Multiple fires blazing across Bay, Gulf and Calhoun counties in the Panhandle remain largely out of control Sunday afternoon, yet local and state efforts combined with the Florida National Guard are making a difference, Gov. Ron DeSantis said.
Dry and windy weather are pushing the fires that began last week — and responses to them — to the limit. One blaze dubbed the Bertha Swamp fire now covers more than 9,000 acres, while one called the Adkins Avenue fire has topped 1,400 acres.
Those and others have led to numerous evacuations, the destruction of at least three homes, some first responders injuries, and threats to a nursing home and the Bay County Jail complex.
Local law enforcement, firefighters and emergency management crews have been joined by engine brush strike teams from the Florida peninsula, as far away as Jacksonville and Naples. The National Guard is flying two Black Hawk helicopters and two Chinook helicopters, which have dropped hundreds of thousands of gallons of water.
Bay County Sheriff Tommy Ford described the situation as “dynamic … changing very quickly.”
Bay County Emergency Services Chief Brad Monroe called the Bertha Swamp fire “the biggest fire I’ve ever seen.”
That fire is about 10% contained, while the Adkins Avenue fire is about 35% contained, DeSantis said in a news conference Sunday afternoon in Panama City.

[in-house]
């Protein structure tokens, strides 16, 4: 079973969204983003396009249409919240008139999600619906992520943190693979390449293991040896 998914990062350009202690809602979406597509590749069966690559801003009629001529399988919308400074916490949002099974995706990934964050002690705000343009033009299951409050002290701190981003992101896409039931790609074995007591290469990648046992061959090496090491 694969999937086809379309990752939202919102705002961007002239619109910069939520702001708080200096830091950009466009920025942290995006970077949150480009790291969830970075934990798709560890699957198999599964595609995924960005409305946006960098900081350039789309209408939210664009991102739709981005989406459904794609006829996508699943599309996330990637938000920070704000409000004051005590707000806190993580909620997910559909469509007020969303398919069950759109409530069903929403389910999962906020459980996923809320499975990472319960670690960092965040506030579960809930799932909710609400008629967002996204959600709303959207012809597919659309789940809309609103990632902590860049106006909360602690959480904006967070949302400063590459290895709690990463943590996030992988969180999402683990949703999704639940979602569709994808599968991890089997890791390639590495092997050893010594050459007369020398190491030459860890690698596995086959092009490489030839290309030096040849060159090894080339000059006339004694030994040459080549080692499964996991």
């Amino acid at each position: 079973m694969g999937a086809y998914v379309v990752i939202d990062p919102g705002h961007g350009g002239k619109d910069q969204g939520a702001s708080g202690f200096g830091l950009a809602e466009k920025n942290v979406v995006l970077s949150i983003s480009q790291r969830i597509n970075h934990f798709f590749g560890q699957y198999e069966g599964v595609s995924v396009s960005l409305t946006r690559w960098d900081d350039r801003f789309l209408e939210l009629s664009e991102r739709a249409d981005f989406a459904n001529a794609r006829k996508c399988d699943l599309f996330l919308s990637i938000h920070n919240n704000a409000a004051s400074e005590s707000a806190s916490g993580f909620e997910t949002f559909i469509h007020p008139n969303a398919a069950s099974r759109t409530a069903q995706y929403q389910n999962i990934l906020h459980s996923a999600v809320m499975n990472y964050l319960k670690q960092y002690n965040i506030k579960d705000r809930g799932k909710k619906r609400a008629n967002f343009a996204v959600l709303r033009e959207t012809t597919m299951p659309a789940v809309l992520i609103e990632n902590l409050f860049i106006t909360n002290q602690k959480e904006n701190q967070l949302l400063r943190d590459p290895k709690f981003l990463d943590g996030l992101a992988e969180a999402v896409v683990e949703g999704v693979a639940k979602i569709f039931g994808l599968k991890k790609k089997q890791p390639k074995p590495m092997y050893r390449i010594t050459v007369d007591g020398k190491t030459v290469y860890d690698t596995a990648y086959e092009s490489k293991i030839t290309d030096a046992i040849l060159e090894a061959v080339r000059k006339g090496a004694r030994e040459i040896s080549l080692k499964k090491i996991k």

“We are working really with all hands on deck to be able to mitigate this,” DeSantis said. “It is really, really significant. Multiple fires. A major fire there, that we were able to see.”
There have been some injuries to first responders, though the officials did not offer any specifics.
At least three homes have been destroyed, though many others have been saved by what officials said was major efforts.
“I can tell you looking from above shows you even starker contrast between areas that have the support and what would have happened if they didn’t,” the Governor said. “I know there were unfortunately some houses that have been lost. And there were all these other houses that were right there that were saved.”
Chief Financial Officer Jimmy Patronis, who is from Panama City, said 80-member strike teams are coming in from areas throughout the peninsula, most notably from Citrus and Hernando counties. Teams closer by in the Panhandle, such as from Pensacola and Tallahassee, have to remain where they are because fire conditions there are similarly dangerous, Patronis said.
“It’s better to bring those that are out of harm’s way,” Patronis said.
He lauded the cross-departmental coordination from his department, the Governor’s Office, the Department of Emergency Management, and the Department of Agriculture and Consumer Services.